The Florida Senate acted this week to prevent towns and cities including Key West from banning the sale of sunscreen items that contain chemicals which can potentially harm coral reefs.
In a 12-4 vote on Wednesday, the Rules Committee sent a measure (SB 172) to the Senate floor that is intended to block local regulation of over-the-counter drugs and cosmetics, with a focus on sunscreens.
According to Republican Senator and bill sponsor Rob Bradley, who also chairs the Senate Appropriations Committee, local governments should not be allowed to put restrictions on sunscreen, as it is needed to protect Floridians as well as tourists from getting skin cancer.
He adds, “All sunscreen should be available throughout the state of Florida for people who buy it so that they can protect themselves. We should listen to those (skin cancer) experts and listen to that science, which is clear. We should not listen to junk science. That’s another thing I think our constituents expect of us.”
The issue revolves around sunscreens containing the chemicals oxybenzone and octinoxate.
Bradley cites findings by the Office of Program Policy Analysis and Government Accountability (OPPAGA), the Legislature’s research arm, about the effects of the chemicals. The agency concluded that oxybenzone and octinoxate have negative effects on corals and marine life when they are exposed to “concentration levels generally not observed in nature.”
The agency added that the chemicals could also be found in seawater from “wastewater effluent, leaching from plastics, and leaching from hull paints on ships.”
Deborah Foote, director of government affairs for the Sierra Club Florida, says people can easily use sunscreens without the disputed chemicals.
The use of chemical sunscreens is not worth the risk to the reefs in tourist destinations such as Key West, according to the Surfrider Foundation’s Florida policy manager director, Holly Parker Curry.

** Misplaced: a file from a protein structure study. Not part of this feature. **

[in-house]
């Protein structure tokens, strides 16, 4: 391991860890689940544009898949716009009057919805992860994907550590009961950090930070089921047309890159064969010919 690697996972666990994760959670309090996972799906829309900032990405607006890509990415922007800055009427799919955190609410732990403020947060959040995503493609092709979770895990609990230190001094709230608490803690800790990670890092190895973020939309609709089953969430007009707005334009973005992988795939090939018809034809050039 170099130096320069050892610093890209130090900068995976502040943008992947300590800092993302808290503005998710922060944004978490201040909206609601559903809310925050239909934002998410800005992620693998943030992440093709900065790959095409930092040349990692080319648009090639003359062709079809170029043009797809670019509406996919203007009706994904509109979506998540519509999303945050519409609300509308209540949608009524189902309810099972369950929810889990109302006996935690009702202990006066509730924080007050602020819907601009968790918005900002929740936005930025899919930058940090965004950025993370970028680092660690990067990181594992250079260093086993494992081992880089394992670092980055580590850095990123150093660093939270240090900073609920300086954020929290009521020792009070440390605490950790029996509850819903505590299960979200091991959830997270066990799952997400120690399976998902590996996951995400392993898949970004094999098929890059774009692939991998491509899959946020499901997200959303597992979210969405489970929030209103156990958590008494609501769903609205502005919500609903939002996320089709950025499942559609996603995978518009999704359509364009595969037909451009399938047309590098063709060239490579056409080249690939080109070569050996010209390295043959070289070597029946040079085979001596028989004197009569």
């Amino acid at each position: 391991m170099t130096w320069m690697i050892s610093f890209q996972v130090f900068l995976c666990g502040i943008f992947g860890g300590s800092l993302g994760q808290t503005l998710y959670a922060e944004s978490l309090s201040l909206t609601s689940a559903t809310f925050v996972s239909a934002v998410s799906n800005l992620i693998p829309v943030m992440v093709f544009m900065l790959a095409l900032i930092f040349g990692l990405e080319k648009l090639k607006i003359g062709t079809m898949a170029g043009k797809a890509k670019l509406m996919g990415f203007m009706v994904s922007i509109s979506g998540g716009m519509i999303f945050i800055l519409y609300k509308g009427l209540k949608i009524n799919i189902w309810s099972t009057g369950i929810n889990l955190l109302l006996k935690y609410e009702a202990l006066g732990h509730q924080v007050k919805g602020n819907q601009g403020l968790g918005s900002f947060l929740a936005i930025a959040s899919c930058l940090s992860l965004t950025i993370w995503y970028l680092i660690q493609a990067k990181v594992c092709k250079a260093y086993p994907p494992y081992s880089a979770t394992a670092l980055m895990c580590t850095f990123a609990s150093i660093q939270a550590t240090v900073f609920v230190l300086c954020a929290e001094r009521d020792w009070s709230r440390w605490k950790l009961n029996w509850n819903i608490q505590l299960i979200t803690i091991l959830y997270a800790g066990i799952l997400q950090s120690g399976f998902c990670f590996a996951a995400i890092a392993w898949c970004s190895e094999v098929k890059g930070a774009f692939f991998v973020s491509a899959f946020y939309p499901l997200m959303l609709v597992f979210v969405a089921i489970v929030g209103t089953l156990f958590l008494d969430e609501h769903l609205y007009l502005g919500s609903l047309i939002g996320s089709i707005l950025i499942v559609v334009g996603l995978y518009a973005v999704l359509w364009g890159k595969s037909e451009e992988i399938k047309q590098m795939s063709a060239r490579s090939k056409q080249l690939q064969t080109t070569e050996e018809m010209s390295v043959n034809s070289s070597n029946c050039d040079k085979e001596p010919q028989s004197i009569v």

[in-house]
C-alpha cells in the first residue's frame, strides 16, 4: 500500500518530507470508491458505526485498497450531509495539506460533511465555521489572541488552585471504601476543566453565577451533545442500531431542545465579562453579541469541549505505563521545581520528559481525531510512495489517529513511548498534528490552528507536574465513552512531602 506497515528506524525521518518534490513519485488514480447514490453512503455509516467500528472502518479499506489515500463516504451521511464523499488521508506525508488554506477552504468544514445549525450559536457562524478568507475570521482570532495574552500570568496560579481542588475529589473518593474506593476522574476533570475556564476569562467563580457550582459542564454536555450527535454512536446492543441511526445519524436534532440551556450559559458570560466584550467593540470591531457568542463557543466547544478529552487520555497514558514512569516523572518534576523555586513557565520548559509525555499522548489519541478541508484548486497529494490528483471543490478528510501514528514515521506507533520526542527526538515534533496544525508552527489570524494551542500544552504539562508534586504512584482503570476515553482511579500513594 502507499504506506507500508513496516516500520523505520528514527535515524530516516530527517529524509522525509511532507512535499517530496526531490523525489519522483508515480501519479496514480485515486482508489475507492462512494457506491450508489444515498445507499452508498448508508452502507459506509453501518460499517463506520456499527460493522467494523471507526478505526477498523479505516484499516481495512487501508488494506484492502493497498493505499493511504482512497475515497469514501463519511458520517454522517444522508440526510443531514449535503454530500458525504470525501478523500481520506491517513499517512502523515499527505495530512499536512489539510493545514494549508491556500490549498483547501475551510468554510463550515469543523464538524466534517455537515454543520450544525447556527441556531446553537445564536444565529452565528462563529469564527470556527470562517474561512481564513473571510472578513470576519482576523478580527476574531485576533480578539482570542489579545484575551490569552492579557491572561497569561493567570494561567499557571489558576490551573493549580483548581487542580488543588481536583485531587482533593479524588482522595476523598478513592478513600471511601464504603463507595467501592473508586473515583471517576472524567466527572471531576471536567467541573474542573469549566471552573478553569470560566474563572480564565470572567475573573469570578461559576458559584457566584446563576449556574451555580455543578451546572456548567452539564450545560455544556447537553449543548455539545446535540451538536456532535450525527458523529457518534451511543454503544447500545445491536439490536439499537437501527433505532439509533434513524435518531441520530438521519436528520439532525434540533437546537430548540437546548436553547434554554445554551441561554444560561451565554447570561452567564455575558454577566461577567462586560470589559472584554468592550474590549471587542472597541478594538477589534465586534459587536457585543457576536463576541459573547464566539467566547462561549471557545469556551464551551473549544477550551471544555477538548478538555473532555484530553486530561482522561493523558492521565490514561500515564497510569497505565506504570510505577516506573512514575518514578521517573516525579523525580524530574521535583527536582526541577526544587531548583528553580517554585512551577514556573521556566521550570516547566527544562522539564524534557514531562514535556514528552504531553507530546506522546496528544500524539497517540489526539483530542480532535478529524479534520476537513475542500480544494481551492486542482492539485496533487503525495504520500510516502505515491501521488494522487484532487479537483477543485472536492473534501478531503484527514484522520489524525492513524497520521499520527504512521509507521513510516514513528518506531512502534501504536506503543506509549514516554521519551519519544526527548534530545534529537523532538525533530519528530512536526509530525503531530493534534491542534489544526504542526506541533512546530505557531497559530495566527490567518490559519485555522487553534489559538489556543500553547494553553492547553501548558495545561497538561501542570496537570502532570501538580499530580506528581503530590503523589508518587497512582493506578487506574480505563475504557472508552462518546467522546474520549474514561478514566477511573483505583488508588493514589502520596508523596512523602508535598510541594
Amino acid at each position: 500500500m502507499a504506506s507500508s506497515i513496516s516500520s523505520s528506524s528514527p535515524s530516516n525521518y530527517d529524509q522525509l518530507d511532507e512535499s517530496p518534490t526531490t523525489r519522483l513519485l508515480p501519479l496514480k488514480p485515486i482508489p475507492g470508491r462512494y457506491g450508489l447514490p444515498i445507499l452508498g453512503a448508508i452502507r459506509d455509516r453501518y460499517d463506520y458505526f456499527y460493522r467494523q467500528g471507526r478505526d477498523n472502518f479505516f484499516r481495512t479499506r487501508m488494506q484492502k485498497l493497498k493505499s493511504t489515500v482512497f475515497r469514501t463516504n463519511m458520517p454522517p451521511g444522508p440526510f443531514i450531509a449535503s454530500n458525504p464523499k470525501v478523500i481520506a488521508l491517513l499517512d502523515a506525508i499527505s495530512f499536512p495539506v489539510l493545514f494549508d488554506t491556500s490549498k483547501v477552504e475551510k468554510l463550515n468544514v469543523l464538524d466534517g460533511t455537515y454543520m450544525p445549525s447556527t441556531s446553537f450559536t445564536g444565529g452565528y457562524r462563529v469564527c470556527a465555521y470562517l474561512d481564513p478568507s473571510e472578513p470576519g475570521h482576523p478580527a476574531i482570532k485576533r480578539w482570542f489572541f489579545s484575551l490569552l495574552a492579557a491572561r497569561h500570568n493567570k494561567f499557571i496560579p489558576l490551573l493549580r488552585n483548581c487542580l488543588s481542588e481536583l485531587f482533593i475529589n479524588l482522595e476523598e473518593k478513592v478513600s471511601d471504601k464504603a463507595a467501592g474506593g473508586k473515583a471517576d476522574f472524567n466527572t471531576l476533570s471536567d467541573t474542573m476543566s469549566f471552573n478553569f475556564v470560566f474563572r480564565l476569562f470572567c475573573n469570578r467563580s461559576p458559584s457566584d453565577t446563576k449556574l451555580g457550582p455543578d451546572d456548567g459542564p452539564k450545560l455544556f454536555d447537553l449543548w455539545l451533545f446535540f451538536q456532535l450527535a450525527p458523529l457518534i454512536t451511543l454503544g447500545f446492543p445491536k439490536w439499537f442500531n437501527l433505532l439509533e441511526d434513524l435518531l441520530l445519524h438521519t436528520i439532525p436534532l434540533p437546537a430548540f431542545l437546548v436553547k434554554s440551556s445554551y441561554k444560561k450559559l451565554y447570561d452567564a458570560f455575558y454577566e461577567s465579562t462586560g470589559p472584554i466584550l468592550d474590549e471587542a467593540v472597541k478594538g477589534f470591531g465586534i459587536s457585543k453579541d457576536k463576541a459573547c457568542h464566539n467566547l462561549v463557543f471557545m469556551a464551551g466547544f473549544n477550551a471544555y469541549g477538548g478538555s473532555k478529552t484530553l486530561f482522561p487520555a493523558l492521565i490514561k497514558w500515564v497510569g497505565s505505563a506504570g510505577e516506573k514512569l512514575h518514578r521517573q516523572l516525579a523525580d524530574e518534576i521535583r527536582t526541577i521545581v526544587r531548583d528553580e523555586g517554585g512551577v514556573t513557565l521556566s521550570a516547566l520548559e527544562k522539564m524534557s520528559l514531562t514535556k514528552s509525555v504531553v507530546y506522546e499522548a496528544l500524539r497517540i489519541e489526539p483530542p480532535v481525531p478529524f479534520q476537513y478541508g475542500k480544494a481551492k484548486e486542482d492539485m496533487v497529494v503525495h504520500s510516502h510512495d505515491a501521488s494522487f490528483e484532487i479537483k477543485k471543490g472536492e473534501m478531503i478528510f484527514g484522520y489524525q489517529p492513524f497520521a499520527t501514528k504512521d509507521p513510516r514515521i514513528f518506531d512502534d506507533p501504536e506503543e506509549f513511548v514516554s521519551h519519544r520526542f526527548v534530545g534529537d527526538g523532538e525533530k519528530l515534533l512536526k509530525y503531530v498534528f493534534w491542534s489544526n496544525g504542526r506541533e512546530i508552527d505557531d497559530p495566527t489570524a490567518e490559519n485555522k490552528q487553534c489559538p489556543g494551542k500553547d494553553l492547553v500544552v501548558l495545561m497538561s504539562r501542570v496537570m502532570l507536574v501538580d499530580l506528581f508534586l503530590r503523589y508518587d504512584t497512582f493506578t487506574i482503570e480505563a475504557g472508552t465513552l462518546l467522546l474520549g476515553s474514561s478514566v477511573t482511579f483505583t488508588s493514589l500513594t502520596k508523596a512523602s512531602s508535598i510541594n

She explained before the vote, “Coral reefs are immensely valuable not only to Florida’s economy generally but particularly to the Keys and Key West,” Curry said in her testimony before Monday’s vote. In addition, Curry cited estimates from the National Oceanic and Atmospheric Administration which show that Florida’s coral reefs have an asset value of $8.5 billion and support around 70,000 jobs.
Florida League of Cities legislative director Rebecca O’Hara advised the committee to postpone enacting the preemption until more research could be conducted on the impact of the chemicals on coral reefs. She cautions, “I think there is probably good science out there, but I think it’s fair to say there is probably not enough to convince everybody.”
“Our visitors are not expected to understand or appreciate the various particularities of different cities or counties and know what the rules are,” says Republican Senator Kathleen Passidomo, of Naples.
She continues, “As a local government passes an ordinance that is totally different than anywhere else in the state, how are we supposed to know about it? You can have visitors coming to Key West without sunscreen, without products that protect their skin and then they can’t buy them. That’s just one example of why sometimes it’s in the best interest of the state of Florida that we preempt certain activities.”
An identical bill in the House (HB 113) needs to get approval from two more panels before it can go to the full House. The Key West ban is scheduled to go into effect in January of next year.